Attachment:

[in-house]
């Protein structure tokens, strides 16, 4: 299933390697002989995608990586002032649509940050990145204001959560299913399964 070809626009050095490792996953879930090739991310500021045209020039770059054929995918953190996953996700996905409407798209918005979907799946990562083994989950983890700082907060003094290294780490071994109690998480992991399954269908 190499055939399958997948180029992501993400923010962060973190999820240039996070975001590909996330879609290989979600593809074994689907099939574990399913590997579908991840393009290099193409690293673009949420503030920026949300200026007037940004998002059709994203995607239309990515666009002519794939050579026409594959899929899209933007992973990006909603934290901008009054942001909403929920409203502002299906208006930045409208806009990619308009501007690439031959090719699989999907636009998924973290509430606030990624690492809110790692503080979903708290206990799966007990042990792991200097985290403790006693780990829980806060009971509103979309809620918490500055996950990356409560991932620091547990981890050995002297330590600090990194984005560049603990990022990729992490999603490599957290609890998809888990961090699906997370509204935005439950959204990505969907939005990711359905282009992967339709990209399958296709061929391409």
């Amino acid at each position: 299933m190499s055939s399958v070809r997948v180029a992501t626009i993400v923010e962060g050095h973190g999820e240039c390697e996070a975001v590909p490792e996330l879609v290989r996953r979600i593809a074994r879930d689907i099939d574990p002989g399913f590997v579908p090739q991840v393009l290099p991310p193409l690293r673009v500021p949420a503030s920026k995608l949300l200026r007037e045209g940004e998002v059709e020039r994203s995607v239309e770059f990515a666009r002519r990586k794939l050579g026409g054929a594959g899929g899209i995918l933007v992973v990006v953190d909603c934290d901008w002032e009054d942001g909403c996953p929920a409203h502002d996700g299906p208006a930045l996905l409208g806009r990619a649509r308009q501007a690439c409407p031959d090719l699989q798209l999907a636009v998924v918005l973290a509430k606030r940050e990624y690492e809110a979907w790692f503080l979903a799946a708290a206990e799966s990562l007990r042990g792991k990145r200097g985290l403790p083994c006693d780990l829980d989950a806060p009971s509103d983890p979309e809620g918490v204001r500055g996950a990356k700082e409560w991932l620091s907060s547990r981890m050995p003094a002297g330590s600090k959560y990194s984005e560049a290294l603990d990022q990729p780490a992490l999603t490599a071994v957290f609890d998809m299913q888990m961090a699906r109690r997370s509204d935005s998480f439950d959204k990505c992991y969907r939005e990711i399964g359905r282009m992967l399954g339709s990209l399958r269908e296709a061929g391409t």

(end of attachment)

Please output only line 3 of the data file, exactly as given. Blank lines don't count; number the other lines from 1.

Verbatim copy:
């Amino acid at each position: 299933m190499s055939s399958v070809r997948v180029a992501t626009i993400v923010e962060g050095h973190g999820e240039c390697e996070a975001v590909p490792e996330l879609v290989r996953r979600i593809a074994r879930d689907i099939d574990p002989g399913f590997v579908p090739q991840v393009l290099p991310p193409l690293r673009v500021p949420a503030s920026k995608l949300l200026r007037e045209g940004e998002v059709e020039r994203s995607v239309e770059f990515a666009r002519r990586k794939l050579g026409g054929a594959g899929g899209i995918l933007v992973v990006v953190d909603c934290d901008w002032e009054d942001g909403c996953p929920a409203h502002d996700g299906p208006a930045l996905l409208g806009r990619a649509r308009q501007a690439c409407p031959d090719l699989q798209l999907a636009v998924v918005l973290a509430k606030r940050e990624y690492e809110a979907w790692f503080l979903a799946a708290a206990e799966s990562l007990r042990g792991k990145r200097g985290l403790p083994c006693d780990l829980d989950a806060p009971s509103d983890p979309e809620g918490v204001r500055g996950a990356k700082e409560w991932l620091s907060s547990r981890m050995p003094a002297g330590s600090k959560y990194s984005e560049a290294l603990d990022q990729p780490a992490l999603t490599a071994v957290f609890d998809m299913q888990m961090a699906r109690r997370s509204d935005s998480f439950d959204k990505c992991y969907r939005e990711i399964g359905r282009m992967l399954g339709s990209l399958r269908e296709a061929g391409t």